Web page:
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HLG vision and strategy= promotes standards based modernisation. However standardising a business r= esults in a huge culture change that could be addressed through training, t= he recruitment of staff with a different skill set.
A concrete exampl= e of this from the effect of adopting the Common Statistical Production Architecture (currently = being developed by a HLG project):
Changing the mindsets of both Info= rmation Communication Technology (ICT) groups and, equally as importantly, = their immediate clients to build software in a way that makes it re-usable = for others is a big shift from current practice.
That is, we ar= e moving to an 80/20 world where IT systems will not be built to an area's = exact specifications. Not longer w= ill you not get exactly what you want, as the system needs to be re usable = by other areas. It also possible that it will take longer to build and cost= more money (building generic solu= tions that are more configurable takes longer than building a hard coded so= lution that meets a specific business need).
The benefits of d= oing this need to be clear to staff. There should be more information circu= lated on "what does this mean for me?" and thought given to how t= o address the sense of compromise (acceptance that nothing will be op= timized for local use, rather it will be optimized for international or cor= porate use)
Information circulated about how change= s due to modernisation affect staff.
Rotation of staff: internationally and/or nationally=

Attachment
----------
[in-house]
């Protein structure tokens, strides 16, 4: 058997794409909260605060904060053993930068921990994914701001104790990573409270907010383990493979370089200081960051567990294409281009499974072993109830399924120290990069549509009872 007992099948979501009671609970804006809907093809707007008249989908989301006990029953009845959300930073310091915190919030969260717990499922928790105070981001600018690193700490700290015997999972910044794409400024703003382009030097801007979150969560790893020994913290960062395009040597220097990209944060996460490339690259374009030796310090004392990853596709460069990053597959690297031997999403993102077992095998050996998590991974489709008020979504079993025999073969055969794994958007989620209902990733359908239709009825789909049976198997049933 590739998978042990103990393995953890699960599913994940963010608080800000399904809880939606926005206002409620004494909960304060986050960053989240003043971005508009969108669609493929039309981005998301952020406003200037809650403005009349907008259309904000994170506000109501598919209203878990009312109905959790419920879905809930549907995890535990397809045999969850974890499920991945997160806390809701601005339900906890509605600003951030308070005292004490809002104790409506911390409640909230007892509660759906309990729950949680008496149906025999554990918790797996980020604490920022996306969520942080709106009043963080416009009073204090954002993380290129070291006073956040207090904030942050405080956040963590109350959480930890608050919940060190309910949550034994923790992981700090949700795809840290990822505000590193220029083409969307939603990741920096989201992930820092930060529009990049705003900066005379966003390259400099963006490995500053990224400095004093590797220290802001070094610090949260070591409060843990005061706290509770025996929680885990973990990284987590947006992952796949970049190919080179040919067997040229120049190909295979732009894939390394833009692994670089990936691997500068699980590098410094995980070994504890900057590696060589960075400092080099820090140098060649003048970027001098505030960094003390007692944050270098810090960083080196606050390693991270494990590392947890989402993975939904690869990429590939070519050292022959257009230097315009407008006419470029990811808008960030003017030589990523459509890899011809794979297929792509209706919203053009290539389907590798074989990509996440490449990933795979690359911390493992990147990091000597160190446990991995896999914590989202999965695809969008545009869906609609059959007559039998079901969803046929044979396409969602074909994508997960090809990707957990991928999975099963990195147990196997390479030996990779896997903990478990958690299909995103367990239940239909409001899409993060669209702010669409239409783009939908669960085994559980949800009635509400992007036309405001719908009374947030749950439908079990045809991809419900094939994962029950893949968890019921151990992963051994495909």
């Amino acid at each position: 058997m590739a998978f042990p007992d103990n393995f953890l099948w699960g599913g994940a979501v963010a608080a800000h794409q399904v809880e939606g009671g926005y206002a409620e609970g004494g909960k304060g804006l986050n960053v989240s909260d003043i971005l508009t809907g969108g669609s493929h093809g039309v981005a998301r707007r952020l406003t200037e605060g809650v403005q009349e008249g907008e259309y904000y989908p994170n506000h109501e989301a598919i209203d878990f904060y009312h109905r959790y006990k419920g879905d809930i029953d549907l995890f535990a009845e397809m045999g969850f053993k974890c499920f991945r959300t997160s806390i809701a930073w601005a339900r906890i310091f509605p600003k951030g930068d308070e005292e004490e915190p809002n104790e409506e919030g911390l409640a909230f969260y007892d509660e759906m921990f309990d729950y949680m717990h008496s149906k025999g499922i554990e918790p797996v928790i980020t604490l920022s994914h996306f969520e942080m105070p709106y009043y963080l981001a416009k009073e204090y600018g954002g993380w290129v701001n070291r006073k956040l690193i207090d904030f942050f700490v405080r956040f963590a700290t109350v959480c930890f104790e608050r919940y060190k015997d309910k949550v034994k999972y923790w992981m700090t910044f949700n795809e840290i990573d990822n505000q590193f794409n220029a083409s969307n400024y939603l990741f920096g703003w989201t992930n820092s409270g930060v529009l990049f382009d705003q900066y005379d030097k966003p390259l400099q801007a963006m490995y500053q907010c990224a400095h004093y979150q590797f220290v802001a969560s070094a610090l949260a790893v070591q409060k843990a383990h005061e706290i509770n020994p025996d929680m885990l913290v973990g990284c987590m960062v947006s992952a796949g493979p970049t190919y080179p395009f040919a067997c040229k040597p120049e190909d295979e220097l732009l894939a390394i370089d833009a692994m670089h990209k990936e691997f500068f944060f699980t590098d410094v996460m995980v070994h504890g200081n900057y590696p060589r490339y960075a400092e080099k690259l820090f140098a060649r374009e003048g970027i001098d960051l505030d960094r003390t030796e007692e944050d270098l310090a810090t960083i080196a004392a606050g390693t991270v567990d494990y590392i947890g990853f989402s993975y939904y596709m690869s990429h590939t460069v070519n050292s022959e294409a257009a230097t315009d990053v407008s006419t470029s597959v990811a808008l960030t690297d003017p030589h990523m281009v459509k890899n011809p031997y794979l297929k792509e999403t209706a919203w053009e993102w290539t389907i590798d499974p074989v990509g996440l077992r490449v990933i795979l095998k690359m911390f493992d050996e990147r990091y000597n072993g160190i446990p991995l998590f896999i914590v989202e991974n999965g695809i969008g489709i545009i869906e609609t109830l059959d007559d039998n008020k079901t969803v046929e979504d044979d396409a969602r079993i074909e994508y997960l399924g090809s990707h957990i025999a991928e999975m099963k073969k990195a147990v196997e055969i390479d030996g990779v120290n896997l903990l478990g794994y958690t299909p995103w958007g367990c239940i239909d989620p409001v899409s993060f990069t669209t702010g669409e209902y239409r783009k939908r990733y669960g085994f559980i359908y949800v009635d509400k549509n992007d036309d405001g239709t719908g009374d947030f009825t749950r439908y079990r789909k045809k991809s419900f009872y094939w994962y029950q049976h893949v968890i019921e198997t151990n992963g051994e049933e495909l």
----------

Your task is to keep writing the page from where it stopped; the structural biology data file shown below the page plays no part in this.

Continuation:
|Non-comparable staff CVs - both for non-IT= specialists and for IT specialists.||
Comparable IT CV template using control= led vocabularies for most fields
Comparable non-IT CV template using = controlled vocabularies for most fields
|Different cultures between countries/organizatio= ns||
Shared training in many countries: evangelist= s!
Temporary exchange of staff
Common IT projects using the &qu= ot;cloud"
Excerpt from HLG Strategy
Prerequisites for change
20. To manage effectively the changes required, it is vital to consider = four main issues:
(a) Willingness to change =E2=80=93 This is determ= ined by trust and support for the leadership and/or governance structure of= the change. There must be enough trust and support for the strategy, visio= n and the leadership. This will require clear communication and leadership = as it is really about =E2=80=9Cselling the vision=E2=80=9D to encourage sta= ff and stakeholders to embark on a transformation journey;
(b) Abili= ty to change - This is about the capacity to change, which is determined by= many factors but people and their skills are of the utmost importance. Are= enough people =E2=80=9Con board=E2=80=9D to really make it happen? Leaders= hip is again a critical factor as it is needed to change, often long lastin= g, structures and ideas within organizations;
(c) Readiness fo= r change - As transformation requires many changes to the organization, its= people, stakeholders etc., change readiness is essential. An effective tra= nsformation must be well timed, because timing affects the level of support= from the people that are involved;
(d) Speed of change - One of the= choices to be made is between evolution and revolution. Although the speed= of change is to some extent driven by the increasing rate of change in the= outside world, current advantages such as quality and trust should be pres= erved. Effective leaders regularly re-check the willingness, ability and re= adiness to change, and adjust the speed of change on the basis of that.=
21. It is not realistic to suppose that all members= of the official statistics industry will have the same levels of willingne= ss, ability and readiness to change at the start. Change will therefore be = pioneered by a few organisations before being implemented by all. The abili= ty to change can differ as NSO=E2=80=99s face different challenges in parti= cular, differences in national legislation, priorities and requirements.